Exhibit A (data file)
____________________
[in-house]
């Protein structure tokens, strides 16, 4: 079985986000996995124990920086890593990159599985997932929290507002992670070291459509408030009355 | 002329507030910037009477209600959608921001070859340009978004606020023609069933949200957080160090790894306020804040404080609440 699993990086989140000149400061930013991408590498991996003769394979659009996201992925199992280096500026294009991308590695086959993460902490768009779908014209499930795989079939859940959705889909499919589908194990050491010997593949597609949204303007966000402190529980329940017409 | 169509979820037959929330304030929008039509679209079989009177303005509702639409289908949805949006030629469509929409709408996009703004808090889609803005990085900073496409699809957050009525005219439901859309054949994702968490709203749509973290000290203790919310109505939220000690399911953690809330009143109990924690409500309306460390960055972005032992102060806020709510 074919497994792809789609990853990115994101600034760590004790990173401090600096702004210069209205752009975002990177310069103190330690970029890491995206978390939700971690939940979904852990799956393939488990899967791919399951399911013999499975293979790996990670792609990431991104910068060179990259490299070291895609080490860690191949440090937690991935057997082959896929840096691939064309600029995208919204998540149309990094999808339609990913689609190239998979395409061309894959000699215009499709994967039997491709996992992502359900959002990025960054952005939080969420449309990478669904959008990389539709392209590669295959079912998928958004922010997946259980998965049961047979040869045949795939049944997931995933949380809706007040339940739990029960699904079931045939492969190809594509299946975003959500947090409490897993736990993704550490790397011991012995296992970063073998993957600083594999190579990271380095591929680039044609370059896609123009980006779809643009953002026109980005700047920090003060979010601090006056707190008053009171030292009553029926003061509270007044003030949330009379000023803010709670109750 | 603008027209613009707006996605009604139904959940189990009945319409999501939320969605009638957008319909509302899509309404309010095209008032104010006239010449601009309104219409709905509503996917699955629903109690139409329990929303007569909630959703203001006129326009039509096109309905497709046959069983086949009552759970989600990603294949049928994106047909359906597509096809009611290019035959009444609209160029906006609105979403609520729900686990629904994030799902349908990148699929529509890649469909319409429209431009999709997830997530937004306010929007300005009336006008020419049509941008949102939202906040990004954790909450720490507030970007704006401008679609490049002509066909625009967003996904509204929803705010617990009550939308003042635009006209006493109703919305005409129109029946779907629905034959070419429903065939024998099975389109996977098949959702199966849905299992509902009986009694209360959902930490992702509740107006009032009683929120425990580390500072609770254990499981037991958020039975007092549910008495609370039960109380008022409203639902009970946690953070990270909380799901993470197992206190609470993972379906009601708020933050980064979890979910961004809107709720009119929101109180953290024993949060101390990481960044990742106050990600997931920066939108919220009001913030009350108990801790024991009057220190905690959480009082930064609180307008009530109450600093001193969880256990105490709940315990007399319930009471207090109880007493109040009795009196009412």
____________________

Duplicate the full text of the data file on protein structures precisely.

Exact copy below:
[in-house]
């Protein structure tokens, strides 16, 4: 079985986000996995124990920086890593990159599985997932929290507002992670070291459509408030009355 | 002329507030910037009477209600959608921001070859340009978004606020023609069933949200957080160090790894306020804040404080609440 699993990086989140000149400061930013991408590498991996003769394979659009996201992925199992280096500026294009991308590695086959993460902490768009779908014209499930795989079939859940959705889909499919589908194990050491010997593949597609949204303007966000402190529980329940017409 | 169509979820037959929330304030929008039509679209079989009177303005509702639409289908949805949006030629469509929409709408996009703004808090889609803005990085900073496409699809957050009525005219439901859309054949994702968490709203749509973290000290203790919310109505939220000690399911953690809330009143109990924690409500309306460390960055972005032992102060806020709510 074919497994792809789609990853990115994101600034760590004790990173401090600096702004210069209205752009975002990177310069103190330690970029890491995206978390939700971690939940979904852990799956393939488990899967791919399951399911013999499975293979790996990670792609990431991104910068060179990259490299070291895609080490860690191949440090937690991935057997082959896929840096691939064309600029995208919204998540149309990094999808339609990913689609190239998979395409061309894959000699215009499709994967039997491709996992992502359900959002990025960054952005939080969420449309990478669904959008990389539709392209590669295959079912998928958004922010997946259980998965049961047979040869045949795939049944997931995933949380809706007040339940739990029960699904079931045939492969190809594509299946975003959500947090409490897993736990993704550490790397011991012995296992970063073998993957600083594999190579990271380095591929680039044609370059896609123009980006779809643009953002026109980005700047920090003060979010601090006056707190008053009171030292009553029926003061509270007044003030949330009379000023803010709670109750 | 603008027209613009707006996605009604139904959940189990009945319409999501939320969605009638957008319909509302899509309404309010095209008032104010006239010449601009309104219409709905509503996917699955629903109690139409329990929303007569909630959703203001006129326009039509096109309905497709046959069983086949009552759970989600990603294949049928994106047909359906597509096809009611290019035959009444609209160029906006609105979403609520729900686990629904994030799902349908990148699929529509890649469909319409429209431009999709997830997530937004306010929007300005009336006008020419049509941008949102939202906040990004954790909450720490507030970007704006401008679609490049002509066909625009967003996904509204929803705010617990009550939308003042635009006209006493109703919305005409129109029946779907629905034959070419429903065939024998099975389109996977098949959702199966849905299992509902009986009694209360959902930490992702509740107006009032009683929120425990580390500072609770254990499981037991958020039975007092549910008495609370039960109380008022409203639902009970946690953070990270909380799901993470197992206190609470993972379906009601708020933050980064979890979910961004809107709720009119929101109180953290024993949060101390990481960044990742106050990600997931920066939108919220009001913030009350108990801790024991009057220190905690959480009082930064609180307008009530109450600093001193969880256990105490709940315990007399319930009471207090109880007493109040009795009196009412």